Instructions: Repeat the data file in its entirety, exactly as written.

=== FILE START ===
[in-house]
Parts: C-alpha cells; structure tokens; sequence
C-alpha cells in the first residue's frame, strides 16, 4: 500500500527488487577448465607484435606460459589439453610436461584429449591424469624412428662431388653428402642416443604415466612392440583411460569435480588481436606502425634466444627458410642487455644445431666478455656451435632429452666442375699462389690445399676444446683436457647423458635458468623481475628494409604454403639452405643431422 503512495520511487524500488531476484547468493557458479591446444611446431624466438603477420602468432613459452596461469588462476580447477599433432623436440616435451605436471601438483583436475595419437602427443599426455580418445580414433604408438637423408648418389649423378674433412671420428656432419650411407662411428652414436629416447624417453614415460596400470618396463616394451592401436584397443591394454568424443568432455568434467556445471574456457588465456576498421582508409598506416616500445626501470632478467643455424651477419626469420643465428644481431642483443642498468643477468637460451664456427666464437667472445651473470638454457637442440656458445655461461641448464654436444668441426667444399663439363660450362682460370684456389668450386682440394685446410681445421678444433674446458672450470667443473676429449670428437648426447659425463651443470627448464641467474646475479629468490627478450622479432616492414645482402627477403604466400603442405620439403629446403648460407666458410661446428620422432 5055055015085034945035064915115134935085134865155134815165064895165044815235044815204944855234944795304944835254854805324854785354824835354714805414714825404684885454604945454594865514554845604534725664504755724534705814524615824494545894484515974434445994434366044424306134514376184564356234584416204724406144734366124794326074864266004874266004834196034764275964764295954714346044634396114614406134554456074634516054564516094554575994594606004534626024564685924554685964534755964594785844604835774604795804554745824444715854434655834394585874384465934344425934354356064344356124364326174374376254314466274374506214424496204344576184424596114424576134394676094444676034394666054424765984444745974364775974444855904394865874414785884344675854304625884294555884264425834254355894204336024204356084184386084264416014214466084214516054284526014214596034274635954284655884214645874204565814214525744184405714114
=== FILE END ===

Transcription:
[in-house]
Parts: C-alpha cells; structure tokens; sequence
C-alpha cells in the first residue's frame, strides 16, 4: 500500500527488487577448465607484435606460459589439453610436461584429449591424469624412428662431388653428402642416443604415466612392440583411460569435480588481436606502425634466444627458410642487455644445431666478455656451435632429452666442375699462389690445399676444446683436457647423458635458468623481475628494409604454403639452405643431422 503512495520511487524500488531476484547468493557458479591446444611446431624466438603477420602468432613459452596461469588462476580447477599433432623436440616435451605436471601438483583436475595419437602427443599426455580418445580414433604408438637423408648418389649423378674433412671420428656432419650411407662411428652414436629416447624417453614415460596400470618396463616394451592401436584397443591394454568424443568432455568434467556445471574456457588465456576498421582508409598506416616500445626501470632478467643455424651477419626469420643465428644481431642483443642498468643477468637460451664456427666464437667472445651473470638454457637442440656458445655461461641448464654436444668441426667444399663439363660450362682460370684456389668450386682440394685446410681445421678444433674446458672450470667443473676429449670428437648426447659425463651443470627448464641467474646475479629468490627478450622479432616492414645482402627477403604466400603442405620439403629446403648460407666458410661446428620422432 5055055015085034945035064915115134935085134865155134815165064895165044815235044815204944855234944795304944835254854805324854785354824835354714805414714825404684885454604945454594865514554845604534725664504755724534705814524615824494545894484515974434445994434366044424306134514376184564356234584416204724406144734366124794326074864266004874266004834196034764275964764295954714346044634396114614406134554456074634516054564516094554575994594606004534626024564685924554685964534755964594785844604835774604795804554745824444715854434655834394585874384465934344425934354356064344356124364326174374376254314466274374506214424496204344576184424596114424576134394676094444676034394666054424765984444745974364775974444855904394865874414785884344675854304625884294555884264425834254355894204336024204356084184386084264416014214466084214516054284526014214596034274635954284655884214645874204565814214525744184405714114